What If Electric Cars Could Charge Without Plugs?

MIT researchers developed a technique for wireless charging for years ago. Now it could be used for electric cars.

Four years ago, researchers at the Massachusetts Institute of Technology developed a technique for charging batteries without wires that could free gadget afficionados from the tyranny of wires. Now, Scientific American reports, some researchers are considering how that technology could be applied to largest of all consumer gadgets—electric vehicles.

Wireless car charging offers the tantalizing prospect of lifting the burden of charging from the consumer. If a car can charge without a wire, an EV driver can park and rush to a meeting without pausing to plug in. Wireless charging also means cars may be able to charge while they're moving.

Plug-in electric cars are starting to venture out onto the road on a regular basis, and car companies are working hard to reassure potential owners that EVs have long enough ranges for the vast majority of drivers. But any cell phone owner knows that having your gadget work "most of the time" is not good enough. It’s those hectic days when normal routines are abandoned that a phone’s battery will give out right when it’s needed most. And that's even more problematic for your car than your phone.

The basic principle of wireless charging involves using two coils—one in the charger and one in the object-to-be-charged—to induce magnetic fields. In most commercial wireless products on the market today, the charging object has to be practically touching the charger. But WiTricity, the company that’s working with the auto industry, has technology that can charge over longer distances. Chargers could live in the roofs of parking garages, in the ground, or at bus stops. They could be installed along the side of the road for constant, on-the-go charging.

Considering the hubbub about the health effects of cell phones on the human brain, it’s fair to assume that the specter of a magnetic field shadowing every inch of American road space would draw out consumer paranoia. And right now, this technology is little more than an idea: the projects that Scientific American found are all prototypes, not ready-for-market models. And wireless charging is not particularly practical at the moment: cars can only move about 18 inches away from the charger before the magic stops.

If this technology does move into the real world, it will require infrastructure anywhere EVs want to go. That means it’s not a bad option for buses, as one researcher envisions, because transit systems already have an network of bus stops in place. Planning for cars will take more work, and there are competing options using existing technology. But one thing is clear: Pretty soon, plugging in won't be a necessity for EV drivers.

Photo via (cc) Flickr user spDuchamp

via The Howard Stern Show / YouTube

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She was there to promote "The Book of Gutsy Women," a book about heroic women co-written with her daughter, Chelsea Clinton.

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Fortunately, you can cut down on the amount of waste you produce by cutting down on disposable products. And even more fortunately, there are sustainable (and cute) replacements that won't damage the environment.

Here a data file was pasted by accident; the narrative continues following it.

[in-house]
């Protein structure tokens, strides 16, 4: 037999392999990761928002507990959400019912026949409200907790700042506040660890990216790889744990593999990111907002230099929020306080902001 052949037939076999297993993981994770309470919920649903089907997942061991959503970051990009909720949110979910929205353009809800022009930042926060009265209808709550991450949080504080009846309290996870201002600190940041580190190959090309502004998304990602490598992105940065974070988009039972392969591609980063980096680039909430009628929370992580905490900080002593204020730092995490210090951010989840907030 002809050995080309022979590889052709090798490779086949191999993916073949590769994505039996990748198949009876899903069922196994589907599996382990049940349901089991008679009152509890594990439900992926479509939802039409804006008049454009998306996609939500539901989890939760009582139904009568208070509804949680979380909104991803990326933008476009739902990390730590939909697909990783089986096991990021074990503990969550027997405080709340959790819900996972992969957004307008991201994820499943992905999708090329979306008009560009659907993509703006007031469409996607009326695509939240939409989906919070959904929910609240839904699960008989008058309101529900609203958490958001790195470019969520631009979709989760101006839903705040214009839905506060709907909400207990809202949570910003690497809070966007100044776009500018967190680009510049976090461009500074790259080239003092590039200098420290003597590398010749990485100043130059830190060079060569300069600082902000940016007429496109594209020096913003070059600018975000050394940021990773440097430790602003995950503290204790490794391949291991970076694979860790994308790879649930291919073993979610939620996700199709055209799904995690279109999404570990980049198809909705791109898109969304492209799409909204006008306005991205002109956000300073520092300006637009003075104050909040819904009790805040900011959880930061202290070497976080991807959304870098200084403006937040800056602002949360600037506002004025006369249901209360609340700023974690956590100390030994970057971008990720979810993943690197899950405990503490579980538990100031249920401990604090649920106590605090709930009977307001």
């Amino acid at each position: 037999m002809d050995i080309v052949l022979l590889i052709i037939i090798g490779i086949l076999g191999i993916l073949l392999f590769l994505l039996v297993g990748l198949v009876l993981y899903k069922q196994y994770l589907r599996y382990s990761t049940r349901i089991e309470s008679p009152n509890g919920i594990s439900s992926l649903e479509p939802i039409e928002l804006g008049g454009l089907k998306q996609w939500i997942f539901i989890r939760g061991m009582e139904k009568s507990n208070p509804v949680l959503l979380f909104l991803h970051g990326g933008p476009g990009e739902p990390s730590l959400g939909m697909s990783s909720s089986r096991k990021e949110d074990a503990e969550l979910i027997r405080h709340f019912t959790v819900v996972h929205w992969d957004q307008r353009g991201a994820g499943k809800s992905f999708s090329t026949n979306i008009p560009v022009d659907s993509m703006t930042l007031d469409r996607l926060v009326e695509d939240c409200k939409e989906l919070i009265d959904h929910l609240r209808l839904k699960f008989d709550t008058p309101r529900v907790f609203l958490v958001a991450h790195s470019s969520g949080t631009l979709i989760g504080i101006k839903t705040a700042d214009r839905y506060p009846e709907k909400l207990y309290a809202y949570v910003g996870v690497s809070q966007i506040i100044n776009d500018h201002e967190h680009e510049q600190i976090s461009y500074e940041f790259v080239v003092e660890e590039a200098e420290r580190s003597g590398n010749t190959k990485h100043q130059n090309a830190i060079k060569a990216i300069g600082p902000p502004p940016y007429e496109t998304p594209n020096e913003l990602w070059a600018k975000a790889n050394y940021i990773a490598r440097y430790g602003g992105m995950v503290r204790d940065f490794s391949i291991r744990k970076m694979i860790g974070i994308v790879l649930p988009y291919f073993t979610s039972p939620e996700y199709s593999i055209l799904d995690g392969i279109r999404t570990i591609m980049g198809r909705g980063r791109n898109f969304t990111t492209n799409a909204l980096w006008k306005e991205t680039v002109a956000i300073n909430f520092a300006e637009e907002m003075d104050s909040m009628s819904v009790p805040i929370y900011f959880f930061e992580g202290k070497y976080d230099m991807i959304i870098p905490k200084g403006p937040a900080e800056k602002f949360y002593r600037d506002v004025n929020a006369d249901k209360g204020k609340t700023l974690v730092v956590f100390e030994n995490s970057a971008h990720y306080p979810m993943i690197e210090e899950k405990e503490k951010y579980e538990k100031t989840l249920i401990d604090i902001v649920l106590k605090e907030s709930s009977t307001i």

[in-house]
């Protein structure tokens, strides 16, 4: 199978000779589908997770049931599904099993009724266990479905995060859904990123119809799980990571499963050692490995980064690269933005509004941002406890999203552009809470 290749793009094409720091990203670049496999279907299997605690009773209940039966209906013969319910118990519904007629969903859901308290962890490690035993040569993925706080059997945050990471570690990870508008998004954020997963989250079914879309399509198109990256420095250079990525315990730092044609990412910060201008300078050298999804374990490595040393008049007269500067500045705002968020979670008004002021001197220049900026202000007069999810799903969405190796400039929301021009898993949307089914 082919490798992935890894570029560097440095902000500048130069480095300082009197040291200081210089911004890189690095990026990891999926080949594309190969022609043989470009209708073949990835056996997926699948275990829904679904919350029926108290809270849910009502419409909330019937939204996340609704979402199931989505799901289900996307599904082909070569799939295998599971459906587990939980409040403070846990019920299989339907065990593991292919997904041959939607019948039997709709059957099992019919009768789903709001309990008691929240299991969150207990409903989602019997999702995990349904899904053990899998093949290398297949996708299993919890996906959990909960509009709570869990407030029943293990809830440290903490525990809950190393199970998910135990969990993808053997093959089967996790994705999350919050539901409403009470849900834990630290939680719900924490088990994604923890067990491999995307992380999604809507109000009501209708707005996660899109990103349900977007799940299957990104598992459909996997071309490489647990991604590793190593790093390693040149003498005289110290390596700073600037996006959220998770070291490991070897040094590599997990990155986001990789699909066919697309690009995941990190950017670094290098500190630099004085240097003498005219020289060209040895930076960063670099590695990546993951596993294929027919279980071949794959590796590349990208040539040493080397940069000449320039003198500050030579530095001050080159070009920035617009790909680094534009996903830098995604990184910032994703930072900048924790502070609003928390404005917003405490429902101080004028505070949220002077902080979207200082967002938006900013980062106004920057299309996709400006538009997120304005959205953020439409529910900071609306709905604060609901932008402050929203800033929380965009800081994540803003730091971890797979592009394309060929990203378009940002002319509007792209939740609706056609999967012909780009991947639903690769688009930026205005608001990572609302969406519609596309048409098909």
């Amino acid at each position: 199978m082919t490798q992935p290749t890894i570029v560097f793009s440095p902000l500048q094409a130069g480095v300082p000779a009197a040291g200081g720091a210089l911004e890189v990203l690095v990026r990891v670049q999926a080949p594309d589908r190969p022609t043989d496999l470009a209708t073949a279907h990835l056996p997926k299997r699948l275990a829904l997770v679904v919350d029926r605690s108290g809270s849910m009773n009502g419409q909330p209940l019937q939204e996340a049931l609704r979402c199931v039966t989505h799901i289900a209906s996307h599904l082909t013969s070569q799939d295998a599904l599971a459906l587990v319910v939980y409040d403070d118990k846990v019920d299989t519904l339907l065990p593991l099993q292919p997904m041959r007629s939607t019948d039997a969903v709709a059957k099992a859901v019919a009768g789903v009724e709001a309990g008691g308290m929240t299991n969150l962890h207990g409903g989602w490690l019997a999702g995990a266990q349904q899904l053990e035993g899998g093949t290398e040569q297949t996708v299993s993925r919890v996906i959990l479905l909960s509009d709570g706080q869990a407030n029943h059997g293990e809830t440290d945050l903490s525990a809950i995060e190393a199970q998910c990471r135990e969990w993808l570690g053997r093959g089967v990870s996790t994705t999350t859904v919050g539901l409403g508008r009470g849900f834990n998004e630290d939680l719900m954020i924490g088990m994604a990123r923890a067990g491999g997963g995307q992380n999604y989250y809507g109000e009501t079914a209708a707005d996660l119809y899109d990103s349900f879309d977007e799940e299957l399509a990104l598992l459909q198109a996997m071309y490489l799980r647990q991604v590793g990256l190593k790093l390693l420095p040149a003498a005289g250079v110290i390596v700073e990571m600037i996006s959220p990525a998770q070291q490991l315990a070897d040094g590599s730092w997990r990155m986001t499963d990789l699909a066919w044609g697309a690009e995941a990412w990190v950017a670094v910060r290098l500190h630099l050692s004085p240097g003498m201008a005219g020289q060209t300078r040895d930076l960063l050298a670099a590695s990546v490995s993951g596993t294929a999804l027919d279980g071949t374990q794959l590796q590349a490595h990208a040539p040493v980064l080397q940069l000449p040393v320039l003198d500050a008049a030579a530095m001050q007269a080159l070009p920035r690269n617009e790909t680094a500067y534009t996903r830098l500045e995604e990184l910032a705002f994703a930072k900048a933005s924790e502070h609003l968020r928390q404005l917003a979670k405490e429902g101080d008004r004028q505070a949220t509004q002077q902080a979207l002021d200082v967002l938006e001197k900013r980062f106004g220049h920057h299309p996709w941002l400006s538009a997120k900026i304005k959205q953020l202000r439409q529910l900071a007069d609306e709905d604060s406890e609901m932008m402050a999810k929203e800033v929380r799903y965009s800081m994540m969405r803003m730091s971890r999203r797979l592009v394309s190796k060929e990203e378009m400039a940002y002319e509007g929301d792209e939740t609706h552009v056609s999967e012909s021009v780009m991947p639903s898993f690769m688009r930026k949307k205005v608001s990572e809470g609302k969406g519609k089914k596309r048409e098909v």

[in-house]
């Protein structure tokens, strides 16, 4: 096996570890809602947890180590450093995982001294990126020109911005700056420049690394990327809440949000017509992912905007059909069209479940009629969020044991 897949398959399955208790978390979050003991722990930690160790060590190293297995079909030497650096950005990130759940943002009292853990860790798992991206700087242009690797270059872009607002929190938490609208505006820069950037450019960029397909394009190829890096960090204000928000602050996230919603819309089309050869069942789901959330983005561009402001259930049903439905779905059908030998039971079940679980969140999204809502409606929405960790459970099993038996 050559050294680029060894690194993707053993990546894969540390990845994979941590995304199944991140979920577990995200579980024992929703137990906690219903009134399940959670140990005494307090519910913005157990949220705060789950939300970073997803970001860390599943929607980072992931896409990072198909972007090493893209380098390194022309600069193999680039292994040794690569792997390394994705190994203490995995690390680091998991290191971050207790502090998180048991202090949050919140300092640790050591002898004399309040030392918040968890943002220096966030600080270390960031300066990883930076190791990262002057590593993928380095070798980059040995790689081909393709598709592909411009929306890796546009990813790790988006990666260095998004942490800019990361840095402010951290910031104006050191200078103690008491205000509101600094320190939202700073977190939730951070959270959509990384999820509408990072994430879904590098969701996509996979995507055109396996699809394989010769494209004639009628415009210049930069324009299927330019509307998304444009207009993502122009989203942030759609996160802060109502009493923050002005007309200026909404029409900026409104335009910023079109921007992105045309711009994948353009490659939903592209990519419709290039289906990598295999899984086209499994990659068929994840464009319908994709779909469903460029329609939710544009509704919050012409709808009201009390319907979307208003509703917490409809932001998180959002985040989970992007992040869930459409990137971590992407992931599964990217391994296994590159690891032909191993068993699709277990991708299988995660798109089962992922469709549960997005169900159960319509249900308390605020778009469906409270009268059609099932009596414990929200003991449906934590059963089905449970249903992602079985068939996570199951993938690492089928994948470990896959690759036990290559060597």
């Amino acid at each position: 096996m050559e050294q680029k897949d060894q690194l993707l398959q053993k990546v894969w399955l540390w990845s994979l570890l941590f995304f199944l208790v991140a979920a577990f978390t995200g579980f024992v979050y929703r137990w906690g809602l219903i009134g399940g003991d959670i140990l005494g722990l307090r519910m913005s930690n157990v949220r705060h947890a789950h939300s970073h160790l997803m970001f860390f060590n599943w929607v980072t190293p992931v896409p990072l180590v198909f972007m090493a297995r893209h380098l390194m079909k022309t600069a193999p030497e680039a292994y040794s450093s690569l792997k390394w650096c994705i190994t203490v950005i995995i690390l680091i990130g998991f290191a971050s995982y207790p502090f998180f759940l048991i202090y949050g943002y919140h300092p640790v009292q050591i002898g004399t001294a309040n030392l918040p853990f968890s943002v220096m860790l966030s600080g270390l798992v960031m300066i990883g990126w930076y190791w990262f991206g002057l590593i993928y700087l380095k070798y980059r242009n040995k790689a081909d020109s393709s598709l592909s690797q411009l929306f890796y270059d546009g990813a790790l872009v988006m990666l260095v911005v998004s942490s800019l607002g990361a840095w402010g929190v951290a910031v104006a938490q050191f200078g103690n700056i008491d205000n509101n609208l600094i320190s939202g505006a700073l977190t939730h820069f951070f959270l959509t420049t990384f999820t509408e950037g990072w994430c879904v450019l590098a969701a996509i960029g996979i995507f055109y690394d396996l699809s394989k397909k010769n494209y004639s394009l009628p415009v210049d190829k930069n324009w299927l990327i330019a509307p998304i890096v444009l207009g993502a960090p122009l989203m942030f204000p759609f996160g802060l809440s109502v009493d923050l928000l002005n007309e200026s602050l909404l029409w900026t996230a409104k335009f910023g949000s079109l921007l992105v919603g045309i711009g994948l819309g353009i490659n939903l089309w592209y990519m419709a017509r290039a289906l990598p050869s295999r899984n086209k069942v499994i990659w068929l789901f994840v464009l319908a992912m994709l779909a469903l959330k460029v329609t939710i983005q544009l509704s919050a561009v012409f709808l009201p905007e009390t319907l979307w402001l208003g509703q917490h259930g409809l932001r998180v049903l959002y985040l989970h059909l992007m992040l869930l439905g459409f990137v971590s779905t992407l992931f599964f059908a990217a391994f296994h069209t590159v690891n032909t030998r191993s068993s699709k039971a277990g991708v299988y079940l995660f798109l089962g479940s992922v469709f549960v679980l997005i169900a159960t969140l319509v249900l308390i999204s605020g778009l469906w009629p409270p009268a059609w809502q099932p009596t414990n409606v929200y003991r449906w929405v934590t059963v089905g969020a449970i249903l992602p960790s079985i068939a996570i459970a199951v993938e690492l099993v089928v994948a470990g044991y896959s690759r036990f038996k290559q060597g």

Coconut bowls


Who says sustainable can't also be stylish? These cute coconut bowls were handmade using reclaimed coconuts, making each piece one of a kind. Not only are they organic and biodegradable, but they're also durable, in case your dinner parties tend to get out of hand. The matching ebony wood spoons were polished with the same coconut oil as the bowls.

Cocostation Set of 2 Vietnamese Coconut Bowls and Spoons, $14.99; at Amazon

Solar powered phone charger


Why spend time looking around for an outlet when you can just harness the power of the sun? This solar powered phone charger will make sure your phone never dies as long as you can bask in the sun's rays. As an added bonus, this charger was made using eco-friendly silicone rubber. It's win-win all around.

Dizaul Solar Charger, 5000mAh Portable Solar Power Bank, $19.95; at Amazon, $19.95; at Amazon

Herb garden kit

Planter Pro

Put some green in your life with this herb planter. The kit comes with everything you need to get a garden growing, including a moisture meter that helps you determine if your herbs are getting the right amount of food to flourish. All the seeds included are certified to be non-GMO and non-hybrids, meaning you can have fresh, organic herbs right at your fingertips.

Planter Pro's Herb Garden Cedar Planter, $39.00; at Amazonedar Planter, $39.00; at Amazon

Reusable Keurig cups

K & J

Keurig cups are convenient, but they also create a ton of plastic waste. These Keurig-compatible plastic cups are an easy way to cut down on the amount of trash you create without cutting down on your caffeine. Additionally, you won't have to keep on buying K Cups, which means you'll be saving money and the environment.

K&J Reusable Filter Cups, $8.95 for a set of 4,; at Amazon

Low-flow shower head


Low-flow water fixtures can cut down your water consumption, which saves you money while also saving one of the Earth's resources. This shower head was designed with a lighter flow in mind, which means you'll be able to cut down on water usage without feeling like you're cutting down on your shower.

Speakman Low Flow Shower Head, $14.58; at Amazon

Bamboo safety razor


Instead of throwing away a disposable razor every time you shave, invest in an eco-friendly, reusable one. This unisex shaver isn't just sustainable, it's also sharp-looking, which means it would make a great gift for the holidays.

Zomchi Safety Razor, $16.99; at Amazon

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